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In this episode, I talk about James Ivory’s 1987 film, “Maurice.” It’s based on the novel of the same name by E.M. Forster. It’s set in 1910 and tells the story of Maurice Hall, a young man who attends Cambridge University and falls in love with Clive Durham. The film follows them over several years, tracing the turmoil of their relationship. Clive eventually marries, and Maurice finds love with Alec Scudder, a man who works on Clive’s estate. Made and released in the 1980s, at the height of the AIDS epidemic, “Maurice” is a film that celebrates and affirms queer love. It features brilliant performances by James Wilby, Hugh Grant, and Rupert Graves, who all were deeply committed to their roles. For this episode, I talk about E.M. Forster, Merchant Ivory Productions, the filming of “Maurice,” and I explain why this dreamy and romantic film continues to enchant me.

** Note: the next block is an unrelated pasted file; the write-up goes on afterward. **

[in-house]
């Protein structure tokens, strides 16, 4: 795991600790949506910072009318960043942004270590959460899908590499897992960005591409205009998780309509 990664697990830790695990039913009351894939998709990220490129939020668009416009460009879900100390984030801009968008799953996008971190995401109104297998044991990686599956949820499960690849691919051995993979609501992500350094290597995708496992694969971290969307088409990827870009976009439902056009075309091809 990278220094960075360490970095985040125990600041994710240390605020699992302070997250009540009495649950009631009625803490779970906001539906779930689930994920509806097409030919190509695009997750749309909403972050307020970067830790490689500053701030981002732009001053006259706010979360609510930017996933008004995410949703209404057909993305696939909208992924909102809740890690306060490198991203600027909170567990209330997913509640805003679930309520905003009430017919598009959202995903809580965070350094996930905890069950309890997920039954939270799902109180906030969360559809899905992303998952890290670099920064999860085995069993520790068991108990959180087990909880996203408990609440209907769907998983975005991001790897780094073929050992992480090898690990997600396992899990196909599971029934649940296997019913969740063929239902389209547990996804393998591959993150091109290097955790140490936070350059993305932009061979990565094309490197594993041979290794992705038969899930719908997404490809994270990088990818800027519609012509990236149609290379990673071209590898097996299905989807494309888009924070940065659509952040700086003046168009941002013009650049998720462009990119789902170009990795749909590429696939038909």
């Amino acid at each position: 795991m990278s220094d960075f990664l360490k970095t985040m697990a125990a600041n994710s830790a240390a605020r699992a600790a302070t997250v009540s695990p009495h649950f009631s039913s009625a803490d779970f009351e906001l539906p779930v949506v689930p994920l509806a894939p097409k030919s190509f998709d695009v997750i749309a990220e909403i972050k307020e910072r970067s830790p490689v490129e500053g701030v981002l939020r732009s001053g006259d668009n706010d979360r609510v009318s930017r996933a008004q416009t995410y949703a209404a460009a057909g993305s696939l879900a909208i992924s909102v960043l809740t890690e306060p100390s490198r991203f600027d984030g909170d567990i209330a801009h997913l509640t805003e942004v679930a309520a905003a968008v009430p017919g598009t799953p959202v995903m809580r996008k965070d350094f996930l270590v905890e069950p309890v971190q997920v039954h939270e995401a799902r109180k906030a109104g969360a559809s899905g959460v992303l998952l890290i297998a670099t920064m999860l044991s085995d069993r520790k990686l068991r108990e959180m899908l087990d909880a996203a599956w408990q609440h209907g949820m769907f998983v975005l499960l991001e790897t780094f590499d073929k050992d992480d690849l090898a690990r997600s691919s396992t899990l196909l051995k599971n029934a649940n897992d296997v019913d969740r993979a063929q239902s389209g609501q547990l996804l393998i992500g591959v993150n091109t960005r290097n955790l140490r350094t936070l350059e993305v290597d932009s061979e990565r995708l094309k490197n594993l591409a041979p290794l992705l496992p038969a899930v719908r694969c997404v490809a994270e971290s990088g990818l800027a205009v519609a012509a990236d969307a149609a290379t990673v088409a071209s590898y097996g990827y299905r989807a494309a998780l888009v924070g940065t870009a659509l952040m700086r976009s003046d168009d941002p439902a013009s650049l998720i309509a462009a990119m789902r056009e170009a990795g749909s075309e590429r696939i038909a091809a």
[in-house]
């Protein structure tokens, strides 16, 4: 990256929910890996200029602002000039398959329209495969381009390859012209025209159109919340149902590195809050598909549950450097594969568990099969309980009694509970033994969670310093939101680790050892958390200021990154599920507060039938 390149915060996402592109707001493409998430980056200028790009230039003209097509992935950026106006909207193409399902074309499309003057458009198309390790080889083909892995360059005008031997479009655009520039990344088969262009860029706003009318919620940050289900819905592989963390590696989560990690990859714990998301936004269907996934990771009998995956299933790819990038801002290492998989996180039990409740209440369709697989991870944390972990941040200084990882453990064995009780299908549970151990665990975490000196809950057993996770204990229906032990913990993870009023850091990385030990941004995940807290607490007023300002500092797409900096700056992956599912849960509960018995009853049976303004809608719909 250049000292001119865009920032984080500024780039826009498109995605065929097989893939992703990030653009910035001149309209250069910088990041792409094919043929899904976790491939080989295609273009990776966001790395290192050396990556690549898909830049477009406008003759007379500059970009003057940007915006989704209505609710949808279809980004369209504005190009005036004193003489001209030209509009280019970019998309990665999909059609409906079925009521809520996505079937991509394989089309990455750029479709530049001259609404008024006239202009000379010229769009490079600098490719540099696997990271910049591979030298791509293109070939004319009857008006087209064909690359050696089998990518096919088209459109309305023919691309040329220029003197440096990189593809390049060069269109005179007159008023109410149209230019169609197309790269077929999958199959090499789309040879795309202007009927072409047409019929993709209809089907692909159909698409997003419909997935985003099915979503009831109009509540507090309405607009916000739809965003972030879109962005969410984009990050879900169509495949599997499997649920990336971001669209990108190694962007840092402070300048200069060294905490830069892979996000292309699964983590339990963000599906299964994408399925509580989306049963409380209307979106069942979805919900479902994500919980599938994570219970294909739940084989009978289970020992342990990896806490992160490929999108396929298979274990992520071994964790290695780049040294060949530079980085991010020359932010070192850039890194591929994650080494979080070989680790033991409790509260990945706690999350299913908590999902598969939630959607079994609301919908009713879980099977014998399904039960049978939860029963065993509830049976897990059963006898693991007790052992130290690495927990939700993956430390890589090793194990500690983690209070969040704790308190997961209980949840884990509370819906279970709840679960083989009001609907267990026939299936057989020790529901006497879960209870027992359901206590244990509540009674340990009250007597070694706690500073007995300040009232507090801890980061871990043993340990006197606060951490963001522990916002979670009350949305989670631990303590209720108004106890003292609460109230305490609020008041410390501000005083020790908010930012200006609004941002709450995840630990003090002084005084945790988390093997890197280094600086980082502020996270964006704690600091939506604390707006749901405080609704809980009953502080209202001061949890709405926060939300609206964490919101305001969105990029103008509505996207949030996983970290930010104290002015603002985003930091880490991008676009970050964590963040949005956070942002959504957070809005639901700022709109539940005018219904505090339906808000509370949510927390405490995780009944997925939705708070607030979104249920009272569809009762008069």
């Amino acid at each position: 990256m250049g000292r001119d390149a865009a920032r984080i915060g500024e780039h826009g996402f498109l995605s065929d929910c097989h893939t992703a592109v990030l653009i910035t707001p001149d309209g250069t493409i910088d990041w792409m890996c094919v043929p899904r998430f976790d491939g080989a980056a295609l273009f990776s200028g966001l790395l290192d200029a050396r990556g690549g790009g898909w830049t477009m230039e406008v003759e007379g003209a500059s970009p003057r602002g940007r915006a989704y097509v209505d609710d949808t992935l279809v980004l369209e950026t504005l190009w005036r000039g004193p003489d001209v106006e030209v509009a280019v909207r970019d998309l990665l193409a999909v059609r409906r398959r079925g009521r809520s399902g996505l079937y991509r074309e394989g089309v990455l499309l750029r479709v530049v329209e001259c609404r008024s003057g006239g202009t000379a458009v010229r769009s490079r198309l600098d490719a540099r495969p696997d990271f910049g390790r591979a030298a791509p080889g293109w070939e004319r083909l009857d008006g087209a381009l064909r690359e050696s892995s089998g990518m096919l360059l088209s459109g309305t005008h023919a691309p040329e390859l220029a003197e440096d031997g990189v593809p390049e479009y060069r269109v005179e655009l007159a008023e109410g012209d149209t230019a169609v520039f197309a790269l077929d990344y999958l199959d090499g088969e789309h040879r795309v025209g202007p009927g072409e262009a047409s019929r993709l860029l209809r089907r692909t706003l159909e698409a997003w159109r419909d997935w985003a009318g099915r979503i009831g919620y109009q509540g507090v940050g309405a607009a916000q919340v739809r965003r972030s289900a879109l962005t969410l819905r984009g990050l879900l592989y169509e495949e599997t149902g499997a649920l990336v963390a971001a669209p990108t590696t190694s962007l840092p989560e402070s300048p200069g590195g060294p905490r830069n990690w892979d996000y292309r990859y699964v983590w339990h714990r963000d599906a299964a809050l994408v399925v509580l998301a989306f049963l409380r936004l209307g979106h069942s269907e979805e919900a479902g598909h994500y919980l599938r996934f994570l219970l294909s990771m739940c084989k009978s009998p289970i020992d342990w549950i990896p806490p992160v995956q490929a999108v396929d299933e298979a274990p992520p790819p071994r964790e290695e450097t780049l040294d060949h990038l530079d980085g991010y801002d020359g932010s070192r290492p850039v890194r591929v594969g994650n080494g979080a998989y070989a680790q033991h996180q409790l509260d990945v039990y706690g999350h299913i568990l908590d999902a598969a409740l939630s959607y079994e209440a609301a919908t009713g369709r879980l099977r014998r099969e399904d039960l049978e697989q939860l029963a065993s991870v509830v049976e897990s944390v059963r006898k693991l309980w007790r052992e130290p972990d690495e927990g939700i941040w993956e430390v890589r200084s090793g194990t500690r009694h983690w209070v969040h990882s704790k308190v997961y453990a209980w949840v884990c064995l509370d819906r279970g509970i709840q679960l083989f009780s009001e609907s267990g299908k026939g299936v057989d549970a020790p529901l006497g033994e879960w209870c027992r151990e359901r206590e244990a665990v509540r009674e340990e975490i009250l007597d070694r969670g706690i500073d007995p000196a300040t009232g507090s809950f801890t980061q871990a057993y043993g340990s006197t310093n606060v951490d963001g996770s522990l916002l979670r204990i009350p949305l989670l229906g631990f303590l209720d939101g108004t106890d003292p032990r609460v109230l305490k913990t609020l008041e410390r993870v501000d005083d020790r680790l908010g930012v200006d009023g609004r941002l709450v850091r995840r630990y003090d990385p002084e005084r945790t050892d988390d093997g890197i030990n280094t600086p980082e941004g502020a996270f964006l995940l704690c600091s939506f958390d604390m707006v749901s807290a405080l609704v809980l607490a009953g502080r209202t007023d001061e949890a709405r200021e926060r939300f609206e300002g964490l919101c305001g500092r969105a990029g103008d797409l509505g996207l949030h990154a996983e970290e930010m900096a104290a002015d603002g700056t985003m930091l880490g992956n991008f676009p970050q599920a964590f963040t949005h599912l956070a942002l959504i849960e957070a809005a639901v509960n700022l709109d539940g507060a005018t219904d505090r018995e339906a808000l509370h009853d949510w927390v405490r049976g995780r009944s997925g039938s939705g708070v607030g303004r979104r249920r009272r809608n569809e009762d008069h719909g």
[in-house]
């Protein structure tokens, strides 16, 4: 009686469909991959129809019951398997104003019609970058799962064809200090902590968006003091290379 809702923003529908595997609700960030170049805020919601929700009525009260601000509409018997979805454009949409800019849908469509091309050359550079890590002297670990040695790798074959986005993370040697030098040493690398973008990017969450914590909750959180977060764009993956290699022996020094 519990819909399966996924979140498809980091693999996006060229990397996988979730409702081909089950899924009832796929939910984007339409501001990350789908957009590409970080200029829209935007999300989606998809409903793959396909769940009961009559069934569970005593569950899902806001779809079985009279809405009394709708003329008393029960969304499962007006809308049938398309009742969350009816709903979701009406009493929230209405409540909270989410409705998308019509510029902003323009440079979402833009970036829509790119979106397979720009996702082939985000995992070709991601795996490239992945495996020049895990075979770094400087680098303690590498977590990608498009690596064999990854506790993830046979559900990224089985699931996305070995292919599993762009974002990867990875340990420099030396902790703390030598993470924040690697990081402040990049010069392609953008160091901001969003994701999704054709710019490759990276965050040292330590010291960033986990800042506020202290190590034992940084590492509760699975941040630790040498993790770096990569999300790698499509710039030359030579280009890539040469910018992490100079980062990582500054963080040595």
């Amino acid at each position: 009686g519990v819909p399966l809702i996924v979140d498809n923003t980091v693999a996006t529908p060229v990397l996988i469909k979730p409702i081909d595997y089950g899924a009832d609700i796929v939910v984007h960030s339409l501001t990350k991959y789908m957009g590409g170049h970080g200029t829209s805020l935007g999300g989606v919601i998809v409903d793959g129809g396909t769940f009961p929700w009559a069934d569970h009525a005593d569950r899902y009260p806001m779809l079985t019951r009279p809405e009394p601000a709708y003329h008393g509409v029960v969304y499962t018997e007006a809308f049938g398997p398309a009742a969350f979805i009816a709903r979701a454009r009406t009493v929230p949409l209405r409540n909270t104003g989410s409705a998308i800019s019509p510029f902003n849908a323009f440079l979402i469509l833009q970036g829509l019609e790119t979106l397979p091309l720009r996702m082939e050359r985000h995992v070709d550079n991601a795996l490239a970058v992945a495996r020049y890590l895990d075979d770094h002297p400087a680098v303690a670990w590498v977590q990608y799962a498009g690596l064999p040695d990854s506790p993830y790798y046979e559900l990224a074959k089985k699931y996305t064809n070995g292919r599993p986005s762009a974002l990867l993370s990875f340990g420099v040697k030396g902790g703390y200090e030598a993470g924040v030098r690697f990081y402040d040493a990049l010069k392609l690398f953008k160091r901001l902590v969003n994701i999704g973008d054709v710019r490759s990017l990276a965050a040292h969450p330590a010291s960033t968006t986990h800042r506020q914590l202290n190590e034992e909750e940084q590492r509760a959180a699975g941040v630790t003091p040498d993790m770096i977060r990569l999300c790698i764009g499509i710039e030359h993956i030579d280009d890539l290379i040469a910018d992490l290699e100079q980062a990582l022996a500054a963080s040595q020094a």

Full Show Notes:
Her Head in Films Episodes mentioned:
Writers, other films, etc mentioned:
- Sylvia Plath
- Information about Humanism
- Regeneration film
- Richard Robbins’s soundtrack for “Maurice”
- Angels in America
- The Normal Heart
- All Quiet on the Western Front by Erich Maria Remarque
- The Miseducation of Cameron Post
- Kate Symondson for the British Library
- Eric Banks, “Why Novelize a Novelist” for The New Yorker
- Fariha Róisín, “The Three-Headed Magic of Merchant Ivory” for Hazlitt
- Merchant Ivory Productions Wikipedia Page
- E.M. Forster Wikipedia Page
- Guy Lodge “Maurice at 30: the gay period drama the world wasn’t ready for” on The Guardian
- Gary Goldstein, “James Ivory and James Wilby look back at the making of ‘Maurice,’ a time when gay happy endings were rare“
- Darren Scott for The Independent
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